I know this speaks more to workflow than software development, but I do not believe that the workflow will disappear just because the software develops.
I understand that the corridor model is the desired output from Openroads, and if everything is done 100% correctly, the model will account for all of the design in a project. When that is achieved, all quantities can be developed from that model.
I am concerned that not all projects can or will be done to 100% completion via modeling. If the software has no options for hand editing, or processing after hand edits are made, it is going to create more work.I work with several older engineers. They are not planning to retire any time soon. To them, the time spent creating templates and end conditions and all of the controls to fit every single condition perfectly is wasted because "we could just draw it and be done by now". I have one engineer who will not use modeling at all, and draws his proposed cross sections by hand if the job is "short enough".
Geopak calculated earthwork end areas by examining the elements of each cross sections, and using those to determine areas. While this is less precise then generating a complete corridor and comparing model volumes, it was very useful because it allowed for hand editing of cross sections when necessary without completely breaking the usefulness of the sections. What options will OpenRoads offer to engineers who choose to only utilize a portion of the software?Or, if you don't use it all (perfectly) you will just be out of luck?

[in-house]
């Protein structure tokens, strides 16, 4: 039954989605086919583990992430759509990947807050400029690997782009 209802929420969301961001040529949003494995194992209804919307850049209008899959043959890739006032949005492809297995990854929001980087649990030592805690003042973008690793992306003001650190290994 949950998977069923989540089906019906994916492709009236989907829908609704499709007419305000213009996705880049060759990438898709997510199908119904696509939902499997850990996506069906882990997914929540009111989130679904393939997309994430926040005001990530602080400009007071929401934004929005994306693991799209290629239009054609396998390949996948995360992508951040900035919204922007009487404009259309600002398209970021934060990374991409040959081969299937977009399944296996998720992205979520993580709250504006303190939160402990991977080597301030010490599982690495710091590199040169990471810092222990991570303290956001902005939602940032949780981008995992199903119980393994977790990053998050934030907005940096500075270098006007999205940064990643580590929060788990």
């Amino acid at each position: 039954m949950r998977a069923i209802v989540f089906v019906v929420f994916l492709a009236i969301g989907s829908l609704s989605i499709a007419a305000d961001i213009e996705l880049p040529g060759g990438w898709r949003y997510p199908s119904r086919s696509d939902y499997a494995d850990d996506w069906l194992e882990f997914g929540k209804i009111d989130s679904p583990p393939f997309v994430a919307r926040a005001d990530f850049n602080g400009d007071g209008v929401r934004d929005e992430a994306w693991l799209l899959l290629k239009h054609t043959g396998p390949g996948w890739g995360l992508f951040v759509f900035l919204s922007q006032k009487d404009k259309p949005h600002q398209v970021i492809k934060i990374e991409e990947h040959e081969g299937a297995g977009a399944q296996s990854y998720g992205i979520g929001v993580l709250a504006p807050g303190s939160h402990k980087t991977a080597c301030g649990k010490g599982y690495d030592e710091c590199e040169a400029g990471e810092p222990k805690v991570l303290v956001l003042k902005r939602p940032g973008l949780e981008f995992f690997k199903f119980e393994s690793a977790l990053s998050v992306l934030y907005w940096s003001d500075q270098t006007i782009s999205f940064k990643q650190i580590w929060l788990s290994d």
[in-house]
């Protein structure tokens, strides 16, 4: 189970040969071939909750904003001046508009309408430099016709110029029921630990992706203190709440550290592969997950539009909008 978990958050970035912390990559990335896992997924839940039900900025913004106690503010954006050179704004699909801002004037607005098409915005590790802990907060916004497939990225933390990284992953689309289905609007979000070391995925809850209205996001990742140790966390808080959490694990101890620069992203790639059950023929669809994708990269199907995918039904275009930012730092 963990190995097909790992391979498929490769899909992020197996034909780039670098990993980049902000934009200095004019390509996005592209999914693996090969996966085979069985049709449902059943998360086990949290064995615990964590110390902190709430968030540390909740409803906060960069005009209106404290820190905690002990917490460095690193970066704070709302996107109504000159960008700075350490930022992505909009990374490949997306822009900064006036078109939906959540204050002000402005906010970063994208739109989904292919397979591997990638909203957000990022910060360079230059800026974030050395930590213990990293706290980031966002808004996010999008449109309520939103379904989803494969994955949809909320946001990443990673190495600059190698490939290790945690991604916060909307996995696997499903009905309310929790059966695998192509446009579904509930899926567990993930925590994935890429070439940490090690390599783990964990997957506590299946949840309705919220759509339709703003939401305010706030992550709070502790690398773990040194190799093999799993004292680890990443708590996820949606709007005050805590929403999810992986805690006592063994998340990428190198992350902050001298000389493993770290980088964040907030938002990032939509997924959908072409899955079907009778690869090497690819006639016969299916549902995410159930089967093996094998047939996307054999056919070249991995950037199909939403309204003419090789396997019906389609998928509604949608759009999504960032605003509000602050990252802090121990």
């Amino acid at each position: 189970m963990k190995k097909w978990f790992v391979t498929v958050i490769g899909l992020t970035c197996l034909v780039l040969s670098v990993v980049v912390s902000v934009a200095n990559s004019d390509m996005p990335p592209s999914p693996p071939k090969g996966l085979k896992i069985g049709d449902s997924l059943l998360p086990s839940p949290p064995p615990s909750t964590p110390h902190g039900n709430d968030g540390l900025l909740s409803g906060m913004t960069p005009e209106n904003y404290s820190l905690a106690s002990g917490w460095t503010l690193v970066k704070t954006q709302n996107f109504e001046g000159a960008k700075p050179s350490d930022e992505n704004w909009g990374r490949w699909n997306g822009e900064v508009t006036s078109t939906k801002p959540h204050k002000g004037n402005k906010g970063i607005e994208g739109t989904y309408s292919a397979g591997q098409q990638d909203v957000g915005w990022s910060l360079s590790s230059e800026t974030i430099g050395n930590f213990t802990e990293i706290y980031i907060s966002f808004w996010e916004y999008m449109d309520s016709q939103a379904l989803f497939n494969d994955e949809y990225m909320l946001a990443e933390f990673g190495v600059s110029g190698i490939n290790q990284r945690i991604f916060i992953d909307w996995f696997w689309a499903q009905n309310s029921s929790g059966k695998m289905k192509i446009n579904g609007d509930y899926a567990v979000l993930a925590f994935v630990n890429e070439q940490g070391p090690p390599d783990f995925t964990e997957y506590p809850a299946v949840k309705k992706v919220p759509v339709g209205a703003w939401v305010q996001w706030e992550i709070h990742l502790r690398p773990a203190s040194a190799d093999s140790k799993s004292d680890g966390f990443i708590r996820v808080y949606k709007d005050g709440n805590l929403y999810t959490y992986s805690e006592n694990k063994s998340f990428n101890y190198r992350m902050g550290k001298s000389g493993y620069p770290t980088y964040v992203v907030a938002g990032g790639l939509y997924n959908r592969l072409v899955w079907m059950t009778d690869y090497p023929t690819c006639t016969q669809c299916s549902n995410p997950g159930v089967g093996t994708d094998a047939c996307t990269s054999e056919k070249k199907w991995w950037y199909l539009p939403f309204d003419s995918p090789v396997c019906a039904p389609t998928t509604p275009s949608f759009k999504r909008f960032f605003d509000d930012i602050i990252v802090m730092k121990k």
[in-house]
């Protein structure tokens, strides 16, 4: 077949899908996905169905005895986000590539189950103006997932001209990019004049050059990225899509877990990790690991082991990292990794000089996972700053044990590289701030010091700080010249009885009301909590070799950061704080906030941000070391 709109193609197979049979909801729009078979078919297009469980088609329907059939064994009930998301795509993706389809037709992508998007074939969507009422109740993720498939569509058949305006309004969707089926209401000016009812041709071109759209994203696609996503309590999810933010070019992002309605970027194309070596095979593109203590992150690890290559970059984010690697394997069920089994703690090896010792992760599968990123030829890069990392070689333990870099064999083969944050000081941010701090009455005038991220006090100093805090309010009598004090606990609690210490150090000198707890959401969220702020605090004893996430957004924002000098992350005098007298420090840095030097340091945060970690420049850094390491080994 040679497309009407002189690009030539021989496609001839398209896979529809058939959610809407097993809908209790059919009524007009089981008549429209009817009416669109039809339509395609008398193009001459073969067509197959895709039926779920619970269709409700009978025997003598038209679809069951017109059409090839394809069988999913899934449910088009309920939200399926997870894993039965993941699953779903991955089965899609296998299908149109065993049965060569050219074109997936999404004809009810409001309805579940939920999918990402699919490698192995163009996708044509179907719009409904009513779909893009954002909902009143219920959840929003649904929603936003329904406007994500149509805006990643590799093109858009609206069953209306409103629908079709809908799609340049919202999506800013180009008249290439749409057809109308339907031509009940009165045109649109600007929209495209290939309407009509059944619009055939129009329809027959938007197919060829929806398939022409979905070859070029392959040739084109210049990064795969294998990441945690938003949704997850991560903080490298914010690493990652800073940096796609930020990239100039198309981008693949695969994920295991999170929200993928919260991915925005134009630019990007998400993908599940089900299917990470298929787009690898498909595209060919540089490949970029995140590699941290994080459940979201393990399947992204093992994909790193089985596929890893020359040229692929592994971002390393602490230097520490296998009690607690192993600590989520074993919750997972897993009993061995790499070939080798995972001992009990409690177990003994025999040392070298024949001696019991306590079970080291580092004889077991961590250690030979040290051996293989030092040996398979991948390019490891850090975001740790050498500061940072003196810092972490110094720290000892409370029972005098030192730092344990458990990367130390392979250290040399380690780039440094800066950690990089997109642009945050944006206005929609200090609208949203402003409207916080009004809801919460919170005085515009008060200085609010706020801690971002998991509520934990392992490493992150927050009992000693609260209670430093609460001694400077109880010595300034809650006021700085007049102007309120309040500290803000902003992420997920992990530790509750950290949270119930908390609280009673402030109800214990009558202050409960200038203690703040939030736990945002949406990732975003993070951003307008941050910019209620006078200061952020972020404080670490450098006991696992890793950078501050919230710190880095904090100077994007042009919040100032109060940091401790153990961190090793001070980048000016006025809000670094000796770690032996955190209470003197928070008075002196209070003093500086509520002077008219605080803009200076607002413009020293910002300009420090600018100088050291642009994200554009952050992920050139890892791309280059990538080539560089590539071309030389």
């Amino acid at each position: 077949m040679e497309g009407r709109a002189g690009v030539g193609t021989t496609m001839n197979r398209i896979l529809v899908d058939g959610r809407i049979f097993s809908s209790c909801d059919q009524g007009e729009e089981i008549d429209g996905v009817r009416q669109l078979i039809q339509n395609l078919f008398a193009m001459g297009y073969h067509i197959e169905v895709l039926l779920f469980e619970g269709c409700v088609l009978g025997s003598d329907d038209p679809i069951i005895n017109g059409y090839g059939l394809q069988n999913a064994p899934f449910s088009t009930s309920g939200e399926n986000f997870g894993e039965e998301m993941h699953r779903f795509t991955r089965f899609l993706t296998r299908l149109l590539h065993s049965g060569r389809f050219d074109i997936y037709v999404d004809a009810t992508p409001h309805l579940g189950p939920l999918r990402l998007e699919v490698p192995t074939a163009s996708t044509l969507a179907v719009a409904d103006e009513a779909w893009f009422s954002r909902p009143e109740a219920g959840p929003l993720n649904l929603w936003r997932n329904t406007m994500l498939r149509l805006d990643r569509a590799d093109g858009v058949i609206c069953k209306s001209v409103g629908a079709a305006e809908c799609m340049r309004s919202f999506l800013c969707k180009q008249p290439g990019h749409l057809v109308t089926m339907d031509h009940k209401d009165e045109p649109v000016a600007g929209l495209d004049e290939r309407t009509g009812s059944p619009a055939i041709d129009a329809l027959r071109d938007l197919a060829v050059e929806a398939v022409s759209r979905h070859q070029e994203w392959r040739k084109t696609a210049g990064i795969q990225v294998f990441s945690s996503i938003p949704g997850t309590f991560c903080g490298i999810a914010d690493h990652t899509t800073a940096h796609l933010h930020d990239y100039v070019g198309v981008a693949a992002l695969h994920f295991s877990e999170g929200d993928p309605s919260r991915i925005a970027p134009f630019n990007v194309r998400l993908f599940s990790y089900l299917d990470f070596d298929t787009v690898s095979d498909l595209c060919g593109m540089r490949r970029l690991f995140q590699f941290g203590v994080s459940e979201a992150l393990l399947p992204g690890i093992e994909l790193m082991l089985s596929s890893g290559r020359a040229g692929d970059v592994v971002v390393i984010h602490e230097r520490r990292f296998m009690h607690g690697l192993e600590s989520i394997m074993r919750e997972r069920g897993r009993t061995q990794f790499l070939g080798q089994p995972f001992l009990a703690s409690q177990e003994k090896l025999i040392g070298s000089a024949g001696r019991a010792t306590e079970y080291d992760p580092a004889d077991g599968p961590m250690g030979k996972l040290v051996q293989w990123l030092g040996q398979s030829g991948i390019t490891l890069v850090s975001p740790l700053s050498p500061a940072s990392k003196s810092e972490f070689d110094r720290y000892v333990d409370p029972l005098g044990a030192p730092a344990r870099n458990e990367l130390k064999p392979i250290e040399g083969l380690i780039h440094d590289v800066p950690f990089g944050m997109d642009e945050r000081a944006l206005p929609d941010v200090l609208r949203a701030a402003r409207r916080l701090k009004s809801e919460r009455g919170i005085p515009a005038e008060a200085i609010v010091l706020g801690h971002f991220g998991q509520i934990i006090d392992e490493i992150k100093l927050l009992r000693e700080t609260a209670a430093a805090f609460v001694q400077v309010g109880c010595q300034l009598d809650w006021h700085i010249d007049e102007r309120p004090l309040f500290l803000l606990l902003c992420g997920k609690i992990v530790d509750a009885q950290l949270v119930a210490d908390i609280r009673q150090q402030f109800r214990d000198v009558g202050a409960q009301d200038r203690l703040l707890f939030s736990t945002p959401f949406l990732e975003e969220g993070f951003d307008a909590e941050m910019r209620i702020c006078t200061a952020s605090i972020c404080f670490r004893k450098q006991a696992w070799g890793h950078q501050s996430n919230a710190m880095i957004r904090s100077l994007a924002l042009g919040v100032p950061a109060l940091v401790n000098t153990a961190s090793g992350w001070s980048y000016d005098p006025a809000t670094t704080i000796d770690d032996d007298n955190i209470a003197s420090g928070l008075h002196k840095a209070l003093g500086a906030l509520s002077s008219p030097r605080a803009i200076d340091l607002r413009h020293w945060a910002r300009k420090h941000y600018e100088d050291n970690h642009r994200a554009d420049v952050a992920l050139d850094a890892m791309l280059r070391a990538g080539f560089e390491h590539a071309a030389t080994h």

Unfortunately it is about money still.I have received the same question more times when I'm training OpenRoads. How can I often hear sighs of designers it is not possible to model all details of corridor. Some designers create basic corridor only and then lot of details do in resultant cross sections. It is more faster and more effective then to create precise templates. For detailed and good paid projects we can spend more time to create precise templates but it is not possible for all types of projects.I know "all world" speaks about BIM, but realy life is sometimes different.